GANTZ: We've had a wonderful product introduction. The drug is used widely. We haven't yet, not yet announced our results for the year, but we had sold $43 million in the first nine months, and we had a very good fourth quarter.
MITZMAN: Excellent. So that's a[sic] versus $324,000 in revenue for the first nine months of '97.
GANTZ: Not a bad growth.
MITZMAN: You took in $43 million, even Amazon.com can't compete with that growth rate, about $15 million in revenues in just the third quarter alone. You do see that sales will continue to ramp at, near this rate?
GANTZ: Well we're seeing a continuing ramp here in the United States and we're just about to get approval in Canada. And we expect approval sometime in the first quarter in Canada. And the United Kingdom, as a first European market, should give us approval in the third quarter of this year.
In their complaint, plaintiffs alleged that PathoGenesis also conducted a conference call with investment analysts on January 25, 1999 where the defendants allegedly made false statements. Plaintiffs do not discuss this conference call in their opening brief and we consider this allegation waived. See Kim v. Kang, 154 F.3d 996, 1000 (9th Cir. 1998) (Ninth Circuit will not ordinarily consider matters that are not specifically and distinctly argued in appellant's opening brief).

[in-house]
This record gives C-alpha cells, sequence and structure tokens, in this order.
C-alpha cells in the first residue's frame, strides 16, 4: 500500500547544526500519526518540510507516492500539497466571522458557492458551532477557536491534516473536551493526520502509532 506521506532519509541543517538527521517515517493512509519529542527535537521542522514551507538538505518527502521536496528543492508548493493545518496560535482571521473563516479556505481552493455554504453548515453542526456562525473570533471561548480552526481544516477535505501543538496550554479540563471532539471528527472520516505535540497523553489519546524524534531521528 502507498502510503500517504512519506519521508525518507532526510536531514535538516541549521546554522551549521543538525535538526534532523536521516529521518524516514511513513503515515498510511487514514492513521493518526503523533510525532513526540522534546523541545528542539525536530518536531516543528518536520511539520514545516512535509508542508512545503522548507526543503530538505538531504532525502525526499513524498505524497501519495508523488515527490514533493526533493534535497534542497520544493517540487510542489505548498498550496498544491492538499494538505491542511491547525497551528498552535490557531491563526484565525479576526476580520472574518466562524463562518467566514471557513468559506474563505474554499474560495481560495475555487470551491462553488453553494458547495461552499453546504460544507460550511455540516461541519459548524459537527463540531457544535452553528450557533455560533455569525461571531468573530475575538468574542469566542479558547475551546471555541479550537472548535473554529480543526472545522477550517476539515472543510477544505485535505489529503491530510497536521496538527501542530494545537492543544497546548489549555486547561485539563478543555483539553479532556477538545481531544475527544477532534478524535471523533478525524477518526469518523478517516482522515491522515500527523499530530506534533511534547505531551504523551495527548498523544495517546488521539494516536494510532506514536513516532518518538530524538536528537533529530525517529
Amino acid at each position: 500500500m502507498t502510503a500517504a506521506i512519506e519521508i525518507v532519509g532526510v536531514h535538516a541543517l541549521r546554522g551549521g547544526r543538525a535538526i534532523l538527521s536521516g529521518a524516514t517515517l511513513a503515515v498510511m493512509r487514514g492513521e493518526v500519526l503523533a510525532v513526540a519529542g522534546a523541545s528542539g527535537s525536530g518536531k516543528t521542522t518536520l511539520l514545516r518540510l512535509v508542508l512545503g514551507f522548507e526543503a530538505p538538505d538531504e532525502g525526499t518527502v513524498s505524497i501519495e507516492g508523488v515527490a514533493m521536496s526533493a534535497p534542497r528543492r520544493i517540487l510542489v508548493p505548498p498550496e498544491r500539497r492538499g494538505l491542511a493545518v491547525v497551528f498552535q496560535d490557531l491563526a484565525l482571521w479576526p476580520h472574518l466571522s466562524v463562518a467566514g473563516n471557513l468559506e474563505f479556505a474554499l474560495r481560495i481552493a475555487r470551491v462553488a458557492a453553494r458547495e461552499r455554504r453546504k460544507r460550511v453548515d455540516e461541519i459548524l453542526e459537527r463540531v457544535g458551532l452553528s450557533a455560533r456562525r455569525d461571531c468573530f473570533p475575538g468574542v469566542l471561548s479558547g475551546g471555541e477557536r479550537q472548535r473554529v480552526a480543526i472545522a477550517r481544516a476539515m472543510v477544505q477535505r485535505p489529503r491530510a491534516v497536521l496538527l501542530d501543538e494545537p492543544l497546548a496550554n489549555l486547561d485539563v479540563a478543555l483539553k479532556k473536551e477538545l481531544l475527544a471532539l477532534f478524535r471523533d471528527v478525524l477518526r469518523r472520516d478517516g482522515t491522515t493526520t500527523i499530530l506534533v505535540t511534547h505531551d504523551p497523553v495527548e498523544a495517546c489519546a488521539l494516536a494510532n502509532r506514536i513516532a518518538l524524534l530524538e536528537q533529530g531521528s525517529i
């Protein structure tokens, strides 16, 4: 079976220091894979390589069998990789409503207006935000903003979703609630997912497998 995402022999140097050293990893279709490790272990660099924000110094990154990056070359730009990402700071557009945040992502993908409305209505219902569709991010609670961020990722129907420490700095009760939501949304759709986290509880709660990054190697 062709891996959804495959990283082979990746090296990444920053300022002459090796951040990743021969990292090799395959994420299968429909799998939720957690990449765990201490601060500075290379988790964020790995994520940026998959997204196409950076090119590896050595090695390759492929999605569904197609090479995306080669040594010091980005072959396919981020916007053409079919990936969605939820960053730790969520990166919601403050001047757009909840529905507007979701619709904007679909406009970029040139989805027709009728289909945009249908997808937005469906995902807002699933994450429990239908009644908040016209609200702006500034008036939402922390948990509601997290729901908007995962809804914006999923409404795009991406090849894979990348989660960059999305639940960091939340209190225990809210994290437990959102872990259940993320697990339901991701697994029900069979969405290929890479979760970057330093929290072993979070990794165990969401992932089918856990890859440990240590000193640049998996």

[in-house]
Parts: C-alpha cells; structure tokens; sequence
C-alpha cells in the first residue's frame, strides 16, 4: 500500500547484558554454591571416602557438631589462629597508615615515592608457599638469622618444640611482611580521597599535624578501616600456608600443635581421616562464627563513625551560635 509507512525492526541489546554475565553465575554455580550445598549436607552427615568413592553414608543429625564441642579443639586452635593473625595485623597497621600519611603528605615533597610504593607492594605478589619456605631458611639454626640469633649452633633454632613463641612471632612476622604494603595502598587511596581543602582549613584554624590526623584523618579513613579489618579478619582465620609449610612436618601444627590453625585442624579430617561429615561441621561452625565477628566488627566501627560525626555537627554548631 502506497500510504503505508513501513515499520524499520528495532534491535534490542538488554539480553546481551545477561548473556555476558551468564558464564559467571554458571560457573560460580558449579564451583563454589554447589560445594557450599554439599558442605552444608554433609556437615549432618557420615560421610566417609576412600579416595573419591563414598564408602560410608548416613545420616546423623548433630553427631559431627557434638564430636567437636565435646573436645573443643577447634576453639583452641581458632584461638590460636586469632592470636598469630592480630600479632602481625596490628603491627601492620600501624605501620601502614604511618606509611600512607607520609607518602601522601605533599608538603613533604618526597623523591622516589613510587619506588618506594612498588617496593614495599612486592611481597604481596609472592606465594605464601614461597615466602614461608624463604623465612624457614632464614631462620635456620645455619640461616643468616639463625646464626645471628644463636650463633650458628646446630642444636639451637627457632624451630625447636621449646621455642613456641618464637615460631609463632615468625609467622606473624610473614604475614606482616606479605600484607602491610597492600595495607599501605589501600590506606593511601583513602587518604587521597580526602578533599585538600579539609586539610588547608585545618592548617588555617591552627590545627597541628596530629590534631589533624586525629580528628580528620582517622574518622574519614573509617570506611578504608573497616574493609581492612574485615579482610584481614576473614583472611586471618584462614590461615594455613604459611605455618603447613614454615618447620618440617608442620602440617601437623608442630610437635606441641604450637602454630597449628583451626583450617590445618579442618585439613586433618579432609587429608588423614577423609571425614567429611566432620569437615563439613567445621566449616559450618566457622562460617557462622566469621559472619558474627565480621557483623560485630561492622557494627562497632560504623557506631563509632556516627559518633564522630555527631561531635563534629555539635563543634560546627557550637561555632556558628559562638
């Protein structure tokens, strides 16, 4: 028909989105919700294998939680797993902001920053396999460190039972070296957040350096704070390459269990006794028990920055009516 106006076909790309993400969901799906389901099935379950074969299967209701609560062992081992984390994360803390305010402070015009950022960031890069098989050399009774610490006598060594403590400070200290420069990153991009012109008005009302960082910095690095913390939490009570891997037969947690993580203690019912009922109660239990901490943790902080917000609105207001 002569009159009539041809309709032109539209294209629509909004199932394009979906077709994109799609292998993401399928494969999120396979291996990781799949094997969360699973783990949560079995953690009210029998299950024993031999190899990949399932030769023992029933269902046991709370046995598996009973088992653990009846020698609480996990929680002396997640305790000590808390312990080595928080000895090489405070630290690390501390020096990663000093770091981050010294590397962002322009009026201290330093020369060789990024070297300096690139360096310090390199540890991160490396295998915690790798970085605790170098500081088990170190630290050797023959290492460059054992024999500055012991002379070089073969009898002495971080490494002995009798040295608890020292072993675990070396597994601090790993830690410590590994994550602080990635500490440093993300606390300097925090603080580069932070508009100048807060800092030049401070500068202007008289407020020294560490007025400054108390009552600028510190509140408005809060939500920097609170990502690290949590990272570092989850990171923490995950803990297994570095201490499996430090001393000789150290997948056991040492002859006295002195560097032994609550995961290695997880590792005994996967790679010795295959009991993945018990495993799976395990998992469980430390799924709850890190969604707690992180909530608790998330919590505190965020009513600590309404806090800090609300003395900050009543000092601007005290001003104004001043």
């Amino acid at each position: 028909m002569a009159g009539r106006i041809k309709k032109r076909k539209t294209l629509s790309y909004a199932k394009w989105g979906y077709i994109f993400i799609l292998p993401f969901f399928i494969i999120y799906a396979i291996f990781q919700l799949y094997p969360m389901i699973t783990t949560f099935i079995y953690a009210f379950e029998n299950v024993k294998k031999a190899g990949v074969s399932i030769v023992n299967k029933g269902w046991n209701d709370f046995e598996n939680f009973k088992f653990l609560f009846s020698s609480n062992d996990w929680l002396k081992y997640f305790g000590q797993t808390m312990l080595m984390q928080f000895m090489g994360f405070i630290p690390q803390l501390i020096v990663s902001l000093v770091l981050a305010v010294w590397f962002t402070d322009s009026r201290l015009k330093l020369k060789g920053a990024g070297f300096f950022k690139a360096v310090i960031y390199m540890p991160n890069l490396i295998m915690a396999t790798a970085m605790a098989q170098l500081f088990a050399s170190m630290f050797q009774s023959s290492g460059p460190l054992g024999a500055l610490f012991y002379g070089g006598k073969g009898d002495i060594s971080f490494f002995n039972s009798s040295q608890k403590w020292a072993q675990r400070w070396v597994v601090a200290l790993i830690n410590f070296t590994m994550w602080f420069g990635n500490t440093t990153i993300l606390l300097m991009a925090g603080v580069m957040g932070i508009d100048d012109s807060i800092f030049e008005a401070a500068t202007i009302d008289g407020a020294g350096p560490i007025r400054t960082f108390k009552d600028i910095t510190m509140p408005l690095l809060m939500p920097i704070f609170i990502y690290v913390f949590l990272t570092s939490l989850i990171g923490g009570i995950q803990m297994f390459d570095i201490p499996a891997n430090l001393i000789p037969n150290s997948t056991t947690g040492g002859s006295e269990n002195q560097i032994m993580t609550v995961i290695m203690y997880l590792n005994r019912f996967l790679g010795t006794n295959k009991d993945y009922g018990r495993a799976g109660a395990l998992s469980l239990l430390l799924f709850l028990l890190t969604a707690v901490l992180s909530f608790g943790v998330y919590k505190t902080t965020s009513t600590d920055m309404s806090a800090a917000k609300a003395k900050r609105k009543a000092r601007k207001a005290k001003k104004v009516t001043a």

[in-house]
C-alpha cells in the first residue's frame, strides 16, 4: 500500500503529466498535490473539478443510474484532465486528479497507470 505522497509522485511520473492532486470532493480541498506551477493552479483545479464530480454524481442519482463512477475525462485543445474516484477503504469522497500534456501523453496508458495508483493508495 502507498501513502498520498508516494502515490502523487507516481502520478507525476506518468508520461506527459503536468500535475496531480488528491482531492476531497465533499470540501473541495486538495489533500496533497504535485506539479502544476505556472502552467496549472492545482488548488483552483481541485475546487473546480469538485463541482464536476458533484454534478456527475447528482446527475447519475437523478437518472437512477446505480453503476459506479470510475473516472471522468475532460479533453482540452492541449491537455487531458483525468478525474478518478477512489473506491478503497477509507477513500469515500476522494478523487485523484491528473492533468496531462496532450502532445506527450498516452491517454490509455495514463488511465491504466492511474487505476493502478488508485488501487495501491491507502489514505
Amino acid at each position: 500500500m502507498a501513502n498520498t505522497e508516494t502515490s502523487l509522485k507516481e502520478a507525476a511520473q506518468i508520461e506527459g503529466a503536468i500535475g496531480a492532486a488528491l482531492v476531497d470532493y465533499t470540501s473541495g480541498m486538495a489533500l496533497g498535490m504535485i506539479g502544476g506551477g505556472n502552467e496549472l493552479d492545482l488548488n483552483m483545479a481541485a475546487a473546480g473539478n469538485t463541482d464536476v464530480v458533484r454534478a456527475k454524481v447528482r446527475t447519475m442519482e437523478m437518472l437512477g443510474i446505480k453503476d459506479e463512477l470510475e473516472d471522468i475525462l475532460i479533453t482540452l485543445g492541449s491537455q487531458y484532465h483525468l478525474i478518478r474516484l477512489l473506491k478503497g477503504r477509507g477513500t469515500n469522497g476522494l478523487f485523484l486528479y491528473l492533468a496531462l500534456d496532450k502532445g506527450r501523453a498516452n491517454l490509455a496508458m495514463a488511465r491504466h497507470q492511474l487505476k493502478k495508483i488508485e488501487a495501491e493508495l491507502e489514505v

As additional evidence of motive to commit fraud, plaintiffs point to two stock sales made by Gantz during the class period. On February 1, 1999, one week after PathoGenesis announced its 4Q98 and year-end results, Gantz filed a document with the U.S. Securities and Exchange Commission declaring his intention to sell 50,000 shares of PathoGenesis common stock. Gantz began selling his PathoGenesis stock that day, selling 5,000 shares of PathoGenesis common stock at $51 per share. He sold another 5,000 shares of PathoGenesis at $44 per share on February 10, 1999. Before these two transactions, Gantz had not sold any of his holdings of PathoGenesis common stock.